CSPC to Issue Warning about Baby Sling Danger
Consumer Product Safety Commission Chairman Inez Tenenbaum has made a statement to the Juvenile Products Manufacturers Association that baby slings pose a danger to infants and will be issuing a general warning to Americans about their use.
Safety advocates have cautioned that certain styles of baby carriers, slings that allow the baby to lie in a curved or C-like position inside, can lead to suffocation by restricting the baby’s breathing because of underdeveloped head and neck control in early months. The baby could also turn and face forward and smother in their parent’s chest or clothing.
Ms. Tenenbaum notes that there are at least seven deaths linked to the use of the sling.
Consumer Reports raised other concerns about the use of baby slings back in 2008 – specifically the “SlingRider” by Infantino which was recalled in 2007- when they caused at least 22 serious injuries because the infant fell out because of a defective strap. The injuries included skull fractures, head injuries, contusions and abrasions.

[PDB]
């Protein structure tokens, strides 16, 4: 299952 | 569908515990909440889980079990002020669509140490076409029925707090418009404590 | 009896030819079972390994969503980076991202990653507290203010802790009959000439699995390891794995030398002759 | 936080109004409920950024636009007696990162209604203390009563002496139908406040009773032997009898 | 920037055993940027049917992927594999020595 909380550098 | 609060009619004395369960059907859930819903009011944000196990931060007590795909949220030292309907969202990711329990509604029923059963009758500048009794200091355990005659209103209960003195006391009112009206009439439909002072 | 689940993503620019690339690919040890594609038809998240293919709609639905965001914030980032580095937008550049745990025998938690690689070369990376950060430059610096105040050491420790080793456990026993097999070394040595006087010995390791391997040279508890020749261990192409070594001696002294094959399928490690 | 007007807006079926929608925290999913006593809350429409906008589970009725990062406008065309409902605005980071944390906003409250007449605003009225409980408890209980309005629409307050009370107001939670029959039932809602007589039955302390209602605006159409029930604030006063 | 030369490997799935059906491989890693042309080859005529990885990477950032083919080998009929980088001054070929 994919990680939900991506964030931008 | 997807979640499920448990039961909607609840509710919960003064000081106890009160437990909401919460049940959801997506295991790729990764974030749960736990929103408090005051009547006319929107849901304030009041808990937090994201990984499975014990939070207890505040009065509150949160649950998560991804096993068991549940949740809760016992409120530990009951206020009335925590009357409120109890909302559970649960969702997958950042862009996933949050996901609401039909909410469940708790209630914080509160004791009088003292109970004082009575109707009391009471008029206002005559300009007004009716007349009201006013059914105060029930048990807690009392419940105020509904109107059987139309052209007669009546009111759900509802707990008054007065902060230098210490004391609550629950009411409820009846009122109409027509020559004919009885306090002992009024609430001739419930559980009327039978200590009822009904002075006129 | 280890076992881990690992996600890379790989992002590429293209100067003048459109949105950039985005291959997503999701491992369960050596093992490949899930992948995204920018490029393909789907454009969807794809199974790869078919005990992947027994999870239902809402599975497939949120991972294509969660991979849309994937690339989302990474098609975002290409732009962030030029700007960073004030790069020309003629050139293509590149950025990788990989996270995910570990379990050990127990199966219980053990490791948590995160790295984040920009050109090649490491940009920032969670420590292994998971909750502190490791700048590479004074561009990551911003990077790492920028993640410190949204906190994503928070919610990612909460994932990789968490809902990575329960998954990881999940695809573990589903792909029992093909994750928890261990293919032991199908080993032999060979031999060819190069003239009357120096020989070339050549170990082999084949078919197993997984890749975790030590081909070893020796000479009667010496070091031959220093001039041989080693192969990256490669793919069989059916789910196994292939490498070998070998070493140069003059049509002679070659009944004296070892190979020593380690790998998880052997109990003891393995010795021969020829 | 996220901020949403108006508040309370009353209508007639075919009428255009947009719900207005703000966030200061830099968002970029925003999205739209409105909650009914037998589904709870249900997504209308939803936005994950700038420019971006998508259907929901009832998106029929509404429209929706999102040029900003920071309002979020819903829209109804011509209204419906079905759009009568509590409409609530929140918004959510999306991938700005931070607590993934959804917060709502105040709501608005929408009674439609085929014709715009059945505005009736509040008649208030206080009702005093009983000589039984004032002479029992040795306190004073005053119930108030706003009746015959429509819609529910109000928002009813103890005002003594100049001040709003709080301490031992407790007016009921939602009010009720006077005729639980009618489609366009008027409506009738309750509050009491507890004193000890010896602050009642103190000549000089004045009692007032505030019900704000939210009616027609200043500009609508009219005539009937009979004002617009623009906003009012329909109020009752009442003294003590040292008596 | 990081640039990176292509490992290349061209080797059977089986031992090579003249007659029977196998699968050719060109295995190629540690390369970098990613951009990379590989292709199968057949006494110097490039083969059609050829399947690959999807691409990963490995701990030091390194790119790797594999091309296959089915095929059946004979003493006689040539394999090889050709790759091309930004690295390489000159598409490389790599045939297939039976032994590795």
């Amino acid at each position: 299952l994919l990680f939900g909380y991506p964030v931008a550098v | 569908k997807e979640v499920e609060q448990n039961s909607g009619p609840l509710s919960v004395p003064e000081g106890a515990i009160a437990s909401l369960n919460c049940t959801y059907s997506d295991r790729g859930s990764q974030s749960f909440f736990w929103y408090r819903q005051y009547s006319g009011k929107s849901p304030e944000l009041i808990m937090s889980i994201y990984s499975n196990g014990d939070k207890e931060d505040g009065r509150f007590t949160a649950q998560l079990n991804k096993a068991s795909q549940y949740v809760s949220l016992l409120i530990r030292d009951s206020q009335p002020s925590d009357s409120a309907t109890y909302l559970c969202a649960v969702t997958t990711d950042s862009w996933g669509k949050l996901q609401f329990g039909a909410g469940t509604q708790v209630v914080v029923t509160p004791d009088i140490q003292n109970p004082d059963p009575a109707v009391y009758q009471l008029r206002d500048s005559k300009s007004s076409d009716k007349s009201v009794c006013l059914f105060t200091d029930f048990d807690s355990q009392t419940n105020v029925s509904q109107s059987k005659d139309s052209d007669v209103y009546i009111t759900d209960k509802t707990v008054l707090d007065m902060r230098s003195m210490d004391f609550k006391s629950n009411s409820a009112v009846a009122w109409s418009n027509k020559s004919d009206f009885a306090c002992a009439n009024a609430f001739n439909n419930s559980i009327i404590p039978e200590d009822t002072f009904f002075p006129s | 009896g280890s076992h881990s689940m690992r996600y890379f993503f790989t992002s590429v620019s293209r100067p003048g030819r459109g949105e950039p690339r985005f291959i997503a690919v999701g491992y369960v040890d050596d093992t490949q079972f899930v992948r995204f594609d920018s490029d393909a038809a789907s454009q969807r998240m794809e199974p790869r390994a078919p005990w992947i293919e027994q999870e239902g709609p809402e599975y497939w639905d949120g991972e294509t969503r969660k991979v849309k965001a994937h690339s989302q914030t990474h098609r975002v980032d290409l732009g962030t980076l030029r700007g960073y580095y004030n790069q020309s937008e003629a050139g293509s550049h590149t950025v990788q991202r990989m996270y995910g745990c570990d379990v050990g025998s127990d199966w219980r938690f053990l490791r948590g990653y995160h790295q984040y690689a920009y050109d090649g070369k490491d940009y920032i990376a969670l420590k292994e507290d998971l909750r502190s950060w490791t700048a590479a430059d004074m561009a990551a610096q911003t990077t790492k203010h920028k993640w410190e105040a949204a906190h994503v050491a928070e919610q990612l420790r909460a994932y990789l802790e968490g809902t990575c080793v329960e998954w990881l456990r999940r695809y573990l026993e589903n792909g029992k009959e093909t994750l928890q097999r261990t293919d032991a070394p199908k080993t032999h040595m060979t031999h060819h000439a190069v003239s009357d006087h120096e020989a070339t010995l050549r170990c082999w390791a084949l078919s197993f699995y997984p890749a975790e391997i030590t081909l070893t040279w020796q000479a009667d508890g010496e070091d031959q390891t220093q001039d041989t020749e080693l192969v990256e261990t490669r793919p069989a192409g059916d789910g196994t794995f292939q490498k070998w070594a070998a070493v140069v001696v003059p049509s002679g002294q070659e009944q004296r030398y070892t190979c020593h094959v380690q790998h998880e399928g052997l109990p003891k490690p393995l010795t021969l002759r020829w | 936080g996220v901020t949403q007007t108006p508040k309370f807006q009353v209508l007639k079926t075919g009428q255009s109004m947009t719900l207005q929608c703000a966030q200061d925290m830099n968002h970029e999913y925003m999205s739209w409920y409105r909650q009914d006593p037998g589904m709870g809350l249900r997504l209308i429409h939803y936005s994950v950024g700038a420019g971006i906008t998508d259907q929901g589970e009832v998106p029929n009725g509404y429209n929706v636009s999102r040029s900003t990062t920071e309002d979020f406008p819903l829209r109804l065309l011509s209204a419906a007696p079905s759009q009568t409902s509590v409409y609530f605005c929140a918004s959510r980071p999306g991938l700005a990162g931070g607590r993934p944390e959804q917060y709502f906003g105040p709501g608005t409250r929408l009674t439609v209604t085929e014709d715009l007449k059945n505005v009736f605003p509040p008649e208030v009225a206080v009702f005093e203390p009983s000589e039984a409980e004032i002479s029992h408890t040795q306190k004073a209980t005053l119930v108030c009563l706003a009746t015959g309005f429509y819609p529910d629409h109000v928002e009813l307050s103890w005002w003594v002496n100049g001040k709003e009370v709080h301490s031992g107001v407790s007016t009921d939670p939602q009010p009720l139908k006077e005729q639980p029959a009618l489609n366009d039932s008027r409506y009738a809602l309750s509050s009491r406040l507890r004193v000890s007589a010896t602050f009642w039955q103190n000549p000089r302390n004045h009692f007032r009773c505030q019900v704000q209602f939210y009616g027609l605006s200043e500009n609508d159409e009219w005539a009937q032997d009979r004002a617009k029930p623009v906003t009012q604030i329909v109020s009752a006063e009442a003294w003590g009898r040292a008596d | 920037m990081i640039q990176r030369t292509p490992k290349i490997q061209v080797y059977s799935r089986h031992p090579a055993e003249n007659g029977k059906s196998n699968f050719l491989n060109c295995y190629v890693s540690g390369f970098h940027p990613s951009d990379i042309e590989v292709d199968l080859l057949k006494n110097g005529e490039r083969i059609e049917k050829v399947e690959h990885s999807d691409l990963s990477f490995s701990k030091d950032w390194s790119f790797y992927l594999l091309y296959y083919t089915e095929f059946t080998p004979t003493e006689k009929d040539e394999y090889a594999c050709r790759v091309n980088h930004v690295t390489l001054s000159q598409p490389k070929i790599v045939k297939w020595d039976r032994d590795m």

ASTM-International, a voluntary standards-setting organization, reviewed the carriers that same year to address the suffocation risk raised by manufacturers.
Some of the incidents are due to defective slings, such as failure of the rings or other hardware. Some of the injuries occur because of consumer improperly assembling the sling or wearing it inappropriately.